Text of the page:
Another important element of the Google algorithm is the “freshness” of your content. Google thinks an old site is great, but not if the content hasn’t changed in eight months. There is a massive amount of new information available on the internet, and Google doesn’t want to send its valuable customers to a site that doesn’t look like it is regularly updated to reflect recent changes in a field, even if there haven’t been any recent changes in that field. Face it, the Pythagorean Theorem hasn’t changed much in 2000 years, but a site that posted an explanation five years ago is going to get pummeled in the search results by a site that has a new articles about how the Pythagorean Theorem is being taught in various ways in schools this year. Search engines are in the business of sending their customers to the sites that deliver the most relevant, satisfying content. If their customers aren’t satisfied, they’ll just try another search engine.
So, it’s your job to keep your website regularly updated with new, relevant content. That does NOT mean you update your front page to reflect your summer vacation, or that you just change the pictures. Search engines don’t really care about pictures, except in specific circumstances we will discuss later in the section on media.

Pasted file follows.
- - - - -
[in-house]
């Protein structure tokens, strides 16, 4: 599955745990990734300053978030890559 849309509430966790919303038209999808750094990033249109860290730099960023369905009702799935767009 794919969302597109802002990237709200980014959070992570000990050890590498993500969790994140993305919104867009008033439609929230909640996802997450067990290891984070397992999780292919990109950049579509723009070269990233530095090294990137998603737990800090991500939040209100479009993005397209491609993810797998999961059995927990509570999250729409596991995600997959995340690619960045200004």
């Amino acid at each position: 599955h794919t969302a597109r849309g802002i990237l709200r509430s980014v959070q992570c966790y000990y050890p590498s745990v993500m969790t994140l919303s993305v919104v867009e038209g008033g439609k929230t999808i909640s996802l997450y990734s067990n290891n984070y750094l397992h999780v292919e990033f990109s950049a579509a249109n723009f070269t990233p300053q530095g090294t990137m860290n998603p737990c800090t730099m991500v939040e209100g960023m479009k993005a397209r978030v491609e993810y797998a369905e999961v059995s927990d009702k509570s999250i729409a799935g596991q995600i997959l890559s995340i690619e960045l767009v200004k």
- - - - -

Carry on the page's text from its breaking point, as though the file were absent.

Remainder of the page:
The good thing is, content is something you can control. If you have a well designed site, it will be easy for your to update this content quickly and easily yourself.
When a sheriff is looking at a line of cars in front of him at a light, he really doesn’t have any special way of knowing which car belongs to whom, unless he has some kind of special tool to tell him quickly who owns the car, when it was registered, and whether or not it has insurance on it. That one tool the sheriff uses is the license plate. In the south, license plates are actually called “tags”, so the metaphor works even better. Like your tag on your car, Google uses your site tags to quickly and easily identify the subject matter of your site and categorize it accordingly. There are a few myths about meta tags that we need to dispel, but overall, they are pretty simple and easy to understand, and as long as you are using them right, you can, at the very least, get ranked under your business name in the SERPs.